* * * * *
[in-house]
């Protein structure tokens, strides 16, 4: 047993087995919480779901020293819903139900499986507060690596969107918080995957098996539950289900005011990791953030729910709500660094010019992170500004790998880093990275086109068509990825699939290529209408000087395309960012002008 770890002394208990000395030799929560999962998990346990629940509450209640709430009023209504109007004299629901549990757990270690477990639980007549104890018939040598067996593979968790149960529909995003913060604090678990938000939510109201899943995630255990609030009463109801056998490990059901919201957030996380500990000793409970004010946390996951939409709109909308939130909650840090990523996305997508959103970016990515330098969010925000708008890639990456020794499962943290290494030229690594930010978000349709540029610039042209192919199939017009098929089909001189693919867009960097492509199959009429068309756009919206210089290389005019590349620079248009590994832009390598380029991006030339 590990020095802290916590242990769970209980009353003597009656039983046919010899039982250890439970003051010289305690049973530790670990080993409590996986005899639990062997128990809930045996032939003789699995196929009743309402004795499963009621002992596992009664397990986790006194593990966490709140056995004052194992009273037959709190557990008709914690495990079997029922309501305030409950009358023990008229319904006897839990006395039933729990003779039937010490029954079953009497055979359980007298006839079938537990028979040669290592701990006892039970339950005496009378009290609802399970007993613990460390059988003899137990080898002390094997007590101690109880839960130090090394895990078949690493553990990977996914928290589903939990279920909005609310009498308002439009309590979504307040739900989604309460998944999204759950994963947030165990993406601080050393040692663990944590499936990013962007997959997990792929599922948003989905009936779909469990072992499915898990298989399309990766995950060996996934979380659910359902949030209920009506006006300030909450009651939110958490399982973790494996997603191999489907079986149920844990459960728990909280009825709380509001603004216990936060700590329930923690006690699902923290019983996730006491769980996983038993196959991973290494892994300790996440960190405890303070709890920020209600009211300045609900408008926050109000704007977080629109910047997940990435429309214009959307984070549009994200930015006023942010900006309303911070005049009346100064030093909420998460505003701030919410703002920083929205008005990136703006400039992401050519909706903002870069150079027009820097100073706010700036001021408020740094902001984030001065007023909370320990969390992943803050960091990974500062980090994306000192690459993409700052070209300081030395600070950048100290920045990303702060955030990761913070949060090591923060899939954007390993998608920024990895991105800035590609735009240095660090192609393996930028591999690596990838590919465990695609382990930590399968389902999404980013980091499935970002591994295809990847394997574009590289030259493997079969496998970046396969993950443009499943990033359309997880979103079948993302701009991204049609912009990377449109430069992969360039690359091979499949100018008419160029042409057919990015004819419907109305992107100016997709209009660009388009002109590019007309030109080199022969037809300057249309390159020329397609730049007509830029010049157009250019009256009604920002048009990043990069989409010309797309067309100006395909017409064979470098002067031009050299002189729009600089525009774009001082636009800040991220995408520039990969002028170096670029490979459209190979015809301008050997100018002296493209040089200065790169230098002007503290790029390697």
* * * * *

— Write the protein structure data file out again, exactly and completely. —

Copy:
[in-house]
């Protein structure tokens, strides 16, 4: 047993087995919480779901020293819903139900499986507060690596969107918080995957098996539950289900005011990791953030729910709500660094010019992170500004790998880093990275086109068509990825699939290529209408000087395309960012002008 770890002394208990000395030799929560999962998990346990629940509450209640709430009023209504109007004299629901549990757990270690477990639980007549104890018939040598067996593979968790149960529909995003913060604090678990938000939510109201899943995630255990609030009463109801056998490990059901919201957030996380500990000793409970004010946390996951939409709109909308939130909650840090990523996305997508959103970016990515330098969010925000708008890639990456020794499962943290290494030229690594930010978000349709540029610039042209192919199939017009098929089909001189693919867009960097492509199959009429068309756009919206210089290389005019590349620079248009590994832009390598380029991006030339 590990020095802290916590242990769970209980009353003597009656039983046919010899039982250890439970003051010289305690049973530790670990080993409590996986005899639990062997128990809930045996032939003789699995196929009743309402004795499963009621002992596992009664397990986790006194593990966490709140056995004052194992009273037959709190557990008709914690495990079997029922309501305030409950009358023990008229319904006897839990006395039933729990003779039937010490029954079953009497055979359980007298006839079938537990028979040669290592701990006892039970339950005496009378009290609802399970007993613990460390059988003899137990080898002390094997007590101690109880839960130090090394895990078949690493553990990977996914928290589903939990279920909005609310009498308002439009309590979504307040739900989604309460998944999204759950994963947030165990993406601080050393040692663990944590499936990013962007997959997990792929599922948003989905009936779909469990072992499915898990298989399309990766995950060996996934979380659910359902949030209920009506006006300030909450009651939110958490399982973790494996997603191999489907079986149920844990459960728990909280009825709380509001603004216990936060700590329930923690006690699902923290019983996730006491769980996983038993196959991973290494892994300790996440960190405890303070709890920020209600009211300045609900408008926050109000704007977080629109910047997940990435429309214009959307984070549009994200930015006023942010900006309303911070005049009346100064030093909420998460505003701030919410703002920083929205008005990136703006400039992401050519909706903002870069150079027009820097100073706010700036001021408020740094902001984030001065007023909370320990969390992943803050960091990974500062980090994306000192690459993409700052070209300081030395600070950048100290920045990303702060955030990761913070949060090591923060899939954007390993998608920024990895991105800035590609735009240095660090192609393996930028591999690596990838590919465990695609382990930590399968389902999404980013980091499935970002591994295809990847394997574009590289030259493997079969496998970046396969993950443009499943990033359309997880979103079948993302701009991204049609912009990377449109430069992969360039690359091979499949100018008419160029042409057919990015004819419907109305992107100016997709209009660009388009002109590019007309030109080199022969037809300057249309390159020329397609730049007509830029010049157009250019009256009604920002048009990043990069989409010309797309067309100006395909017409064979470098002067031009050299002189729009600089525009774009001082636009800040991220995408520039990969002028170096670029490979459209190979015809301008050997100018002296493209040089200065790169230098002007503290790029390697």